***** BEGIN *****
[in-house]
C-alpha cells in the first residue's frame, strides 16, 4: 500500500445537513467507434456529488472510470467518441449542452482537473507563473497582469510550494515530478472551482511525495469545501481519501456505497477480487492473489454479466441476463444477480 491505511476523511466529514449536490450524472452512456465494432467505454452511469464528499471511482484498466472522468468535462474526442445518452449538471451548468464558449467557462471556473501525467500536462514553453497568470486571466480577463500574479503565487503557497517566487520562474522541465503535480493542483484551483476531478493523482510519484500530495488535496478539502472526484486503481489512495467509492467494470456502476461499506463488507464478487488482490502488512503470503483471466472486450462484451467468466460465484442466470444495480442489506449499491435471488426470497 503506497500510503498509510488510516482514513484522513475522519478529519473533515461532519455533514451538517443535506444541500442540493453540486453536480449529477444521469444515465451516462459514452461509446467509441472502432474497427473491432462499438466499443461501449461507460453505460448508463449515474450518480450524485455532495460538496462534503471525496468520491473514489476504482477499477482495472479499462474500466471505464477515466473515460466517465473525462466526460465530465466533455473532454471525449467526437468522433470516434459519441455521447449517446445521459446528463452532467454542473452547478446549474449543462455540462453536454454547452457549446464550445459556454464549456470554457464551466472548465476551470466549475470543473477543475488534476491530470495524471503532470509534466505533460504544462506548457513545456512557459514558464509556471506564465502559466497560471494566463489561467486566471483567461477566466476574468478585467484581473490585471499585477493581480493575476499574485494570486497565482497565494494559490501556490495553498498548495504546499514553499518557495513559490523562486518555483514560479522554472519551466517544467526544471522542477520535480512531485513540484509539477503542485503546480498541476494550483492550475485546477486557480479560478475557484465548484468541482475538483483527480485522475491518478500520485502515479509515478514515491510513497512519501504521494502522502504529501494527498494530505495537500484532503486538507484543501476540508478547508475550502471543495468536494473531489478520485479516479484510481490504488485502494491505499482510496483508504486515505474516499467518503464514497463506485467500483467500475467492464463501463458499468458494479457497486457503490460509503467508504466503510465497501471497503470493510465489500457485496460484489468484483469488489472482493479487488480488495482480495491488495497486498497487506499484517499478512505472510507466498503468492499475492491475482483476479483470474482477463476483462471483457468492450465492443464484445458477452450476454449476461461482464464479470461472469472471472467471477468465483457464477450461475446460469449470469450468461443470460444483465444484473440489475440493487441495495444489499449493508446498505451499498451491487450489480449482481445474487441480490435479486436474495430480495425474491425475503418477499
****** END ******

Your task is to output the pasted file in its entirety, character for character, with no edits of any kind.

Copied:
[in-house]
C-alpha cells in the first residue's frame, strides 16, 4: 500500500445537513467507434456529488472510470467518441449542452482537473507563473497582469510550494515530478472551482511525495469545501481519501456505497477480487492473489454479466441476463444477480 491505511476523511466529514449536490450524472452512456465494432467505454452511469464528499471511482484498466472522468468535462474526442445518452449538471451548468464558449467557462471556473501525467500536462514553453497568470486571466480577463500574479503565487503557497517566487520562474522541465503535480493542483484551483476531478493523482510519484500530495488535496478539502472526484486503481489512495467509492467494470456502476461499506463488507464478487488482490502488512503470503483471466472486450462484451467468466460465484442466470444495480442489506449499491435471488426470497 503506497500510503498509510488510516482514513484522513475522519478529519473533515461532519455533514451538517443535506444541500442540493453540486453536480449529477444521469444515465451516462459514452461509446467509441472502432474497427473491432462499438466499443461501449461507460453505460448508463449515474450518480450524485455532495460538496462534503471525496468520491473514489476504482477499477482495472479499462474500466471505464477515466473515460466517465473525462466526460465530465466533455473532454471525449467526437468522433470516434459519441455521447449517446445521459446528463452532467454542473452547478446549474449543462455540462453536454454547452457549446464550445459556454464549456470554457464551466472548465476551470466549475470543473477543475488534476491530470495524471503532470509534466505533460504544462506548457513545456512557459514558464509556471506564465502559466497560471494566463489561467486566471483567461477566466476574468478585467484581473490585471499585477493581480493575476499574485494570486497565482497565494494559490501556490495553498498548495504546499514553499518557495513559490523562486518555483514560479522554472519551466517544467526544471522542477520535480512531485513540484509539477503542485503546480498541476494550483492550475485546477486557480479560478475557484465548484468541482475538483483527480485522475491518478500520485502515479509515478514515491510513497512519501504521494502522502504529501494527498494530505495537500484532503486538507484543501476540508478547508475550502471543495468536494473531489478520485479516479484510481490504488485502494491505499482510496483508504486515505474516499467518503464514497463506485467500483467500475467492464463501463458499468458494479457497486457503490460509503467508504466503510465497501471497503470493510465489500457485496460484489468484483469488489472482493479487488480488495482480495491488495497486498497487506499484517499478512505472510507466498503468492499475492491475482483476479483470474482477463476483462471483457468492450465492443464484445458477452450476454449476461461482464464479470461472469472471472467471477468465483457464477450461475446460469449470469450468461443470460444483465444484473440489475440493487441495495444489499449493508446498505451499498451491487450489480449482481445474487441480490435479486436474495430480495425474491425475503418477499